From Hirst to Warhol: Highlights from Yellow Ball

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Launch Slideshow

Yellow Ball: The Frank and Lorna Dunphy Collection auction in London this September celebrates one of the most extraordinary art world collaborations of our times: that of Damien Hirst and his unstoppable business manager, mentor and ‘partner in crime’, Frank Dunphy. The two-part sale of more than 200 artworks features a number of works by Damien Hirst made especially for the Dunphys, alongside numerous pieces by the YBAs including Tracey Emin, Angus Fairhurst and Rachel Whiteread. Reflecting the Dunphy’s immersion in the wider art world, the sale also features works by Lucio Fontana and Andy Warhol. Click ahead to see highlights.

Yellow Ball: The Frank and Lorna Dunphy Collection
20 September | London
Yellow Ball: The Frank and Lorna Dunphy Collection Online
11-21 September | Online

From Hirst to Warhol: Highlights from Yellow Ball

  • Andy Warhol, Dollar Sign, 1982.
    Estimate £200,000-300,000.
    Andy Warhol’s Dollar Signs are a superb manifestation of perhaps the most salient inquiry in Pop art history: the relationship between art and commerce. Warhol’s lifelong fascination with money as a ubiquitous symbol of wealth, power, and status spans his entire oeuvre as a key leitmotif and inextricably links his art with his own biography. As such, the Dollar Signs stand in direct reference to Warhol’s works from the early 1960s in which he first employed the silkscreen to transfer dollar bills onto canvases. Returning to this iconography as a mature artist in the 1980s, the Dollar Signs not only scrutinise the dichotomy between low and high art that is so quintessentially Warholian, but also confront the prominent American symbol as a potent visual instrument charged with ambiguous significance. Previously from the collection of legendary curator and gallerist David Whitney, the present work is the absolute epitome of 80s New York.

    Yellow Ball: The Frank and Lorna Dunphy Collection
    20 September | London
  • Lucio Fontana, Concetto Spaziale, Attese, 1961.
    Estimate £600,000-800,000.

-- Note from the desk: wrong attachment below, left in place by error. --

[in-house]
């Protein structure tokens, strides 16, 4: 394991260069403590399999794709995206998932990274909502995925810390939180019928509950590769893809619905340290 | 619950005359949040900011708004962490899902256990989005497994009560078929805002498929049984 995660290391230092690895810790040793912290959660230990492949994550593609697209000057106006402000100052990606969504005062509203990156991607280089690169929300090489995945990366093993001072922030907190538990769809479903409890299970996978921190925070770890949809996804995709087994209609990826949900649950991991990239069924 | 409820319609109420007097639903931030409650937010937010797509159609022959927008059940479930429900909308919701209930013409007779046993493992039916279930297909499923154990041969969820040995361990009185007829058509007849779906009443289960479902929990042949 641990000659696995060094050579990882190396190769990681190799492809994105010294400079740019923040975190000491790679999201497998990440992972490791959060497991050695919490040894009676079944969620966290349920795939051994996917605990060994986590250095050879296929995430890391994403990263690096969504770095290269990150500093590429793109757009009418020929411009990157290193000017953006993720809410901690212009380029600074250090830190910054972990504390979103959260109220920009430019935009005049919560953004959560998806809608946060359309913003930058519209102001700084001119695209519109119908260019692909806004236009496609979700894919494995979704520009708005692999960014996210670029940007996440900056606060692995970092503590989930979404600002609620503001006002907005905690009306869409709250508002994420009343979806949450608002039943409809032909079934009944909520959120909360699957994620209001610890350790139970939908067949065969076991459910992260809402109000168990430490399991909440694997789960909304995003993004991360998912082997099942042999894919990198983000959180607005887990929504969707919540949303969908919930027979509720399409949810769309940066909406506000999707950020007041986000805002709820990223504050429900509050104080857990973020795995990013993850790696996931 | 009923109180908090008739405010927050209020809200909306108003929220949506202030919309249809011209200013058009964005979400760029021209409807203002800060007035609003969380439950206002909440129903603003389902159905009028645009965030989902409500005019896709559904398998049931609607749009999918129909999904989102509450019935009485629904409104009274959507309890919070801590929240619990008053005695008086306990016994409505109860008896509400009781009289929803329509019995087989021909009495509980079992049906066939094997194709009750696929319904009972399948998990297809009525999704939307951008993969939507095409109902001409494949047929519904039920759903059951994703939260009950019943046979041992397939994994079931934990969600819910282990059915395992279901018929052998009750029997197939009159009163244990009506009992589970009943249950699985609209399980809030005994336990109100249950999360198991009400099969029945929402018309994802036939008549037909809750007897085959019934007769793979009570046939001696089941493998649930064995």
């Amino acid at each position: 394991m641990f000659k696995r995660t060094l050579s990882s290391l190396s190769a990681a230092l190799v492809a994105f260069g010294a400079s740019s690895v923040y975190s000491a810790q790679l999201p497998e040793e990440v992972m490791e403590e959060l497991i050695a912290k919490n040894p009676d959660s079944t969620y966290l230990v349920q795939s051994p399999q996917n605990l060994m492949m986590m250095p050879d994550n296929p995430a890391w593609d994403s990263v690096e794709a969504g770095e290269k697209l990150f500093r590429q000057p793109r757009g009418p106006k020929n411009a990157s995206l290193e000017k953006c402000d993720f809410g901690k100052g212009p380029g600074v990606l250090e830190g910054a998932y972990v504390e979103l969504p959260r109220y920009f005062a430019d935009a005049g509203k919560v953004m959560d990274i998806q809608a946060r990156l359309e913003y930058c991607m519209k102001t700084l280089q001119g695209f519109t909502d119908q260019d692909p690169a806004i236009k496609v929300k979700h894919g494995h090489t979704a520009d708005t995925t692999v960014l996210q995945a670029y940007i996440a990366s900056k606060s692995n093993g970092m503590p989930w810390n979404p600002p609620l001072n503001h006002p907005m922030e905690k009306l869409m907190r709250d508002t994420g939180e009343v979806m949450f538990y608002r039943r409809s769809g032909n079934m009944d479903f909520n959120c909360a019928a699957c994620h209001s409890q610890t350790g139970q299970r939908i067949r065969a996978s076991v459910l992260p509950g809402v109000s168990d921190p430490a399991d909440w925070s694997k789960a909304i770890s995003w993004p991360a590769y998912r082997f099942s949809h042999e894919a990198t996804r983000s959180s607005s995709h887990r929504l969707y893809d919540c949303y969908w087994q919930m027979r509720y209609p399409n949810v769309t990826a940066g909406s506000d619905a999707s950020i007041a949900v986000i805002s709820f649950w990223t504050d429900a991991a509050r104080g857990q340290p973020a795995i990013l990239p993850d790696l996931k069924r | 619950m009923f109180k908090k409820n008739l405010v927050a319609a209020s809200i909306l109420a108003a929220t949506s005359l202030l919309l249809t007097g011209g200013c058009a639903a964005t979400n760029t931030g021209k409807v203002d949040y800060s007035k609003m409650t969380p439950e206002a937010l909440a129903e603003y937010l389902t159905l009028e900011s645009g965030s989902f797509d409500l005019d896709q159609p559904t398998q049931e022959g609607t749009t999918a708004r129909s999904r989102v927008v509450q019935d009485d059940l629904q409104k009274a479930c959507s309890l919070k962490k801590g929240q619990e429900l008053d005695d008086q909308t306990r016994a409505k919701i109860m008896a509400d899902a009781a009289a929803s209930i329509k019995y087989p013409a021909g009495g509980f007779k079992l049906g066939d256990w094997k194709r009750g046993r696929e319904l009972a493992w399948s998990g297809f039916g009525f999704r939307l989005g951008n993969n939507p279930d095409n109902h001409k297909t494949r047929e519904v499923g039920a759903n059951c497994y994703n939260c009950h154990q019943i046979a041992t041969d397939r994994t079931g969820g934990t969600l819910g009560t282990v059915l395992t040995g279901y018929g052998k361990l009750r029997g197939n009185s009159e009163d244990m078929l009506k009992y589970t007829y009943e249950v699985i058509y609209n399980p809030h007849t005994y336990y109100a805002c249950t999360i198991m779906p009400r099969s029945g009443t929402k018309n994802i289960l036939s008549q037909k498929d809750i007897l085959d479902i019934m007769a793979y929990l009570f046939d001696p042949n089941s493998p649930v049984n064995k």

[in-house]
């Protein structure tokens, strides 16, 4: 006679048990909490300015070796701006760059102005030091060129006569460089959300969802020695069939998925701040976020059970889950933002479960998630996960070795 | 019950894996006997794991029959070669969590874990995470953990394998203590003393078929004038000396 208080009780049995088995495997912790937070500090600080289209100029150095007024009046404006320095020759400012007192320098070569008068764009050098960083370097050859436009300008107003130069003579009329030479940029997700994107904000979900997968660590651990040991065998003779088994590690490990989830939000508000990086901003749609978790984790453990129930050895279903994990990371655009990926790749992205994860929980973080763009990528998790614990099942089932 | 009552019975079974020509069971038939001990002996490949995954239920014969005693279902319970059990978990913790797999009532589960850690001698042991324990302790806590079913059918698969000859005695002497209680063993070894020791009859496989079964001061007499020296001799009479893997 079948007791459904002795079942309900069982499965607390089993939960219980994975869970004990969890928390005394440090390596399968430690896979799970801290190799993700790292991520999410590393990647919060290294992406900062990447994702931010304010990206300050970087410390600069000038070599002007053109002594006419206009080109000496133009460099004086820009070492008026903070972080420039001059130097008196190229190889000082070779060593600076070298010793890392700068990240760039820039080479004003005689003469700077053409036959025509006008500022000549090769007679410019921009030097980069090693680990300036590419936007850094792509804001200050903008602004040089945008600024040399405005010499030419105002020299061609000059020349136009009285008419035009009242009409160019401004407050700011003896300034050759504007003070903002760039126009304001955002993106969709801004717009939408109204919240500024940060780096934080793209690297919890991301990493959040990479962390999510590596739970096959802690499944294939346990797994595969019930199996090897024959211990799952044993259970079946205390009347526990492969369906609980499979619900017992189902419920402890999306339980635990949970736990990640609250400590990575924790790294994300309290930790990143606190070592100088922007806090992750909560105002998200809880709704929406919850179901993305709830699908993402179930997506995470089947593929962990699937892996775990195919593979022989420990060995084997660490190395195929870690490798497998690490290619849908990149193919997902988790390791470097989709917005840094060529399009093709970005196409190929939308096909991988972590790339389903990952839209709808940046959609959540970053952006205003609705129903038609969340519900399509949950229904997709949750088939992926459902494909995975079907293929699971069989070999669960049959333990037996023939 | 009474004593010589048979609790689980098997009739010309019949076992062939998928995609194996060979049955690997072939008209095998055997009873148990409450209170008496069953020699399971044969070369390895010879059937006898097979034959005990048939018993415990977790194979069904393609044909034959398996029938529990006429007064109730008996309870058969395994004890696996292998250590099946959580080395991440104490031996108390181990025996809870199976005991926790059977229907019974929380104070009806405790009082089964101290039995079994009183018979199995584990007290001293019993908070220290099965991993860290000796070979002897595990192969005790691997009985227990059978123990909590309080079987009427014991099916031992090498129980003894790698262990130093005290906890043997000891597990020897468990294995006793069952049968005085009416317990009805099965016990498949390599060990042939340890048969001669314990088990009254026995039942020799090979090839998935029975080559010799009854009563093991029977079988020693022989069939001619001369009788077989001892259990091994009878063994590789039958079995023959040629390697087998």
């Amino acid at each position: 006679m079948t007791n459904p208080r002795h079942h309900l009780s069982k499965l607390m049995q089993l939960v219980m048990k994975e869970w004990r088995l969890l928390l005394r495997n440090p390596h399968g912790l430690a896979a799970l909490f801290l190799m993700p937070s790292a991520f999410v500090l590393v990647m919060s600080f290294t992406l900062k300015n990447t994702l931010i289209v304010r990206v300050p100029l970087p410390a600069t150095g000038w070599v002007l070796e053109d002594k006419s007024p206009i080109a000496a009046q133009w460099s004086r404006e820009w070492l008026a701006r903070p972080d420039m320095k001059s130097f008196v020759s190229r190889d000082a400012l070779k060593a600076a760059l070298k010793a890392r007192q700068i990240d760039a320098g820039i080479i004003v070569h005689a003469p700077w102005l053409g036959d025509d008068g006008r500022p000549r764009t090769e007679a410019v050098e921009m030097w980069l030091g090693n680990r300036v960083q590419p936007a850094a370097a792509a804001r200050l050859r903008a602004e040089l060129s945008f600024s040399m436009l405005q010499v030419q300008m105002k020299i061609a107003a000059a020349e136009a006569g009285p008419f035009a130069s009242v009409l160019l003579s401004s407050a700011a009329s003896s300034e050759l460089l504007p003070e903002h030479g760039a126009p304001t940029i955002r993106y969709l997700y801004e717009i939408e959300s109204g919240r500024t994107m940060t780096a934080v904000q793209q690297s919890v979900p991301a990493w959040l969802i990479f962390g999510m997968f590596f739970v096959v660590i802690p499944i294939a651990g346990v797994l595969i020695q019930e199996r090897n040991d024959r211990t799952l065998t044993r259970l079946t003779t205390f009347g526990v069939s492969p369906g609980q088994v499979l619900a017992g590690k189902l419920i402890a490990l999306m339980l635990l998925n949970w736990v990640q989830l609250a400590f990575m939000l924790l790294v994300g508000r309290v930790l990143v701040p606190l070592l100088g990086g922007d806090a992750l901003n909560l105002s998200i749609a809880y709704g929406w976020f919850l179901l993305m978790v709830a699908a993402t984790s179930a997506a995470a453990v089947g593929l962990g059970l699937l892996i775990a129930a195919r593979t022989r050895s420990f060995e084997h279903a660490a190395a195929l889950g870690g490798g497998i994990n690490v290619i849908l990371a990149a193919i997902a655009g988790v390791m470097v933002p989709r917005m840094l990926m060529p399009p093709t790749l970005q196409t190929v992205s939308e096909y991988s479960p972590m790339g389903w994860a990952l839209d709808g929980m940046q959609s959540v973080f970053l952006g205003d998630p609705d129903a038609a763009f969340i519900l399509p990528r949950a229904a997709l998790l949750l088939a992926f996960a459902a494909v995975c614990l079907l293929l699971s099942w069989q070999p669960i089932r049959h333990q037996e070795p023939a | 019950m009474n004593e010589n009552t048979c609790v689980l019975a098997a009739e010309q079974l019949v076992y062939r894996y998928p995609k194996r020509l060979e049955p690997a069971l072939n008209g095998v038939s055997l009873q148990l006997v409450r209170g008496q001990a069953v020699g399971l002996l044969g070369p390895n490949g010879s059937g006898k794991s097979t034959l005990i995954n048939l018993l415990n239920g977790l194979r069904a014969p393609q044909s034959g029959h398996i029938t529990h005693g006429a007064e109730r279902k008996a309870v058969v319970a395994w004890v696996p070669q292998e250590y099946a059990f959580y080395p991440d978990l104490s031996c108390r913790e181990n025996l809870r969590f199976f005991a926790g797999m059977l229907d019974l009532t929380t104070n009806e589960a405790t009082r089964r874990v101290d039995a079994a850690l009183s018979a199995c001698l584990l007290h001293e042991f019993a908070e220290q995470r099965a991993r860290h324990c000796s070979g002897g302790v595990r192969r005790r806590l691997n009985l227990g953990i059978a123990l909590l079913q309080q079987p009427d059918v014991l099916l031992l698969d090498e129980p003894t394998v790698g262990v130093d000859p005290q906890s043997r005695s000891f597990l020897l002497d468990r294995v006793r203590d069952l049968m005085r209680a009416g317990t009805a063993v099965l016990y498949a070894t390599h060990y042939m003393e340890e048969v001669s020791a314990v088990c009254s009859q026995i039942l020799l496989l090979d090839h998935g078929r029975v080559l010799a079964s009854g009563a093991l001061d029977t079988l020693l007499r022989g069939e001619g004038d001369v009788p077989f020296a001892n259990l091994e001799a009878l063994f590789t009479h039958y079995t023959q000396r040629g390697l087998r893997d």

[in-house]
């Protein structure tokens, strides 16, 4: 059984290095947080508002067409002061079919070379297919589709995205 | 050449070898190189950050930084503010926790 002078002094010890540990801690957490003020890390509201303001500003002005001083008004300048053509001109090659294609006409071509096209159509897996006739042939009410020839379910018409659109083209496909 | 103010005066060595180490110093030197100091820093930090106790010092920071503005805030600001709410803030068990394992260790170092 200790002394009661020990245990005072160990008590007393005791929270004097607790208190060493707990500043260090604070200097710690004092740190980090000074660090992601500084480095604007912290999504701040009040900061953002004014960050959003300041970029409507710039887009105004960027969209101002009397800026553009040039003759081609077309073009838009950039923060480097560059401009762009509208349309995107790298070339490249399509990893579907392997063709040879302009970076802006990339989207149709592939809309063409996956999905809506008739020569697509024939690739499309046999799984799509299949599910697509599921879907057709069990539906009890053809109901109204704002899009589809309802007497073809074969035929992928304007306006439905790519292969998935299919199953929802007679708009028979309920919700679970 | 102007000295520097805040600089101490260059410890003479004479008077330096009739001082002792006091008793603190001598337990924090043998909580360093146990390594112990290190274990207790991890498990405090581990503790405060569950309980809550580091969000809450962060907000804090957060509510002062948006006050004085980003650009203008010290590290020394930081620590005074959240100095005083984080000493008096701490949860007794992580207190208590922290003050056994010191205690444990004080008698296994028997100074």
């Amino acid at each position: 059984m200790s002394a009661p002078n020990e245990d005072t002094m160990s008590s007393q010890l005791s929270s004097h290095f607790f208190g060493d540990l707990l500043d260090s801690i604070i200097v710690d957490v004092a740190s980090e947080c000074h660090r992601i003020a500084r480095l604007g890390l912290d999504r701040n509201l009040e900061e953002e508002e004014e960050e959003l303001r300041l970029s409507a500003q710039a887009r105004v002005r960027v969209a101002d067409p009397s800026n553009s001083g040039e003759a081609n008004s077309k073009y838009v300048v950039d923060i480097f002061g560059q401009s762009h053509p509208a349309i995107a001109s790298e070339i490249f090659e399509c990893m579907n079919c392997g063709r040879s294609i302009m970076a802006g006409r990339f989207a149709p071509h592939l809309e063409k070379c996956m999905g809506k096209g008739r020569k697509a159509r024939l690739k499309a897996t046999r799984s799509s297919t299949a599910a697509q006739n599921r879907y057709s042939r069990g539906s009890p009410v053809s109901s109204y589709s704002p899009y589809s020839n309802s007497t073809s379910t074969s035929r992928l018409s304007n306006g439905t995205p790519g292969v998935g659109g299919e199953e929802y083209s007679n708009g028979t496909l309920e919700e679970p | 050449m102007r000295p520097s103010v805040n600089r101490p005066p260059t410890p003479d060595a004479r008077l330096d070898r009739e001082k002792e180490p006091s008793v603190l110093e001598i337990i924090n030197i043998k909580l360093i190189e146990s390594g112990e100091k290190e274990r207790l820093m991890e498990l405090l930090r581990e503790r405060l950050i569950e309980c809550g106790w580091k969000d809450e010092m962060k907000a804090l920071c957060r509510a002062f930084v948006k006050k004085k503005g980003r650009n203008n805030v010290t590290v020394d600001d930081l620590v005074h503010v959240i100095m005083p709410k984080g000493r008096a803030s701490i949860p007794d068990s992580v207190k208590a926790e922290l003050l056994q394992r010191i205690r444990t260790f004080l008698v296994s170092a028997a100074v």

With three unwavering incisions cut into a pure white canvas the present work is as among Lucio Fontana’s most powerful, energetic, and dramatic iterations of his venerated series of tagli. One of the most recognisable gestures of the post-war era and the apotheosis of Abstract Spatialism, the tagli define the quintessence of the artist’s career: Fontana forged a new dimension for painting in which past, present and future collapse within the immaculate and slender glimpses of a void beyond the picture plane.

    Yellow Ball: The Frank and Lorna Dunphy Collection
    20 September | London
  • Richard Prince, Untitled (Gene Pitney), 2011. Estimate £50,000-70,000.
    Richard Prince:


    "That's the way we want to look. To be pictured. A portrait...Maybe it’s a kind of stupid desire. Passion. Is passion what we are? Is that what we are in pictures? Is what we are in pictures almost real? Maybe it’s become the 'most' real thing. I mean, the picture I take has already been taken. I take it again. My picture is seamless. No cuts. No scissors. The camera as electronic scissors. It makes the magazine picture a photograph. The photograph is 'close.' It’s real close. Close to the real thing" (Richard Prince). Depicting Gene Pitney, who Frank Dunphy used to manage,  Untitled (Gene Pitney) is the perfect convergence of Frank’s two worlds.

    Yellow Ball: The Frank and Lorna Dunphy Collection
    20 September | London
  • Damien Hirst, Smashing Yellow Ball at Peace, 2008.
    Estimate £100,000-150,000.
    Frank and Lorna’s first meeting took place around a snooker table in London in 1981. It was the first night during which The Green Club, a popular billiards club, allowed women to enter, and it was then that Lorna caught the attention of Frank, who was playing snooker with friends. When Frank pulled the ‘yellow ball’, he saw Lorna for the first time. The yellow ball then became a central motif in their life together: they named their management company Yellow Ball, and the present work, an iconic Hirst butterfly work, brilliantly pays homage to their auspicious first meeting.

    Yellow Ball: The Frank and Lorna Dunphy Collection
    20 September | London
  • Damien Hirst, Psst, 1997.
    Estimate £60,000-80,000.
    In its carefully selected assortment of pills, mixtures and medicine packets enclosed within three shelves, PSST signifies the progression of existence itself, presenting the ‘tools’ required to maintain a long and healthy life. Furthermore, PSST and the other medicine cabinets channel a Pop art ideal in their presentation of quotidian commercial goods: re-imagining a consumer commodity as art. Characteristically witty, the present work was given to Frank from Damien when he was unwell.

    Yellow Ball: The Frank and Lorna Dunphy Collection
    20 September | London
  • Damien Hirst, Win, Draw or Lose, We're Here to Booze (The Groucho Club).
    Estimate £1,000-2,000.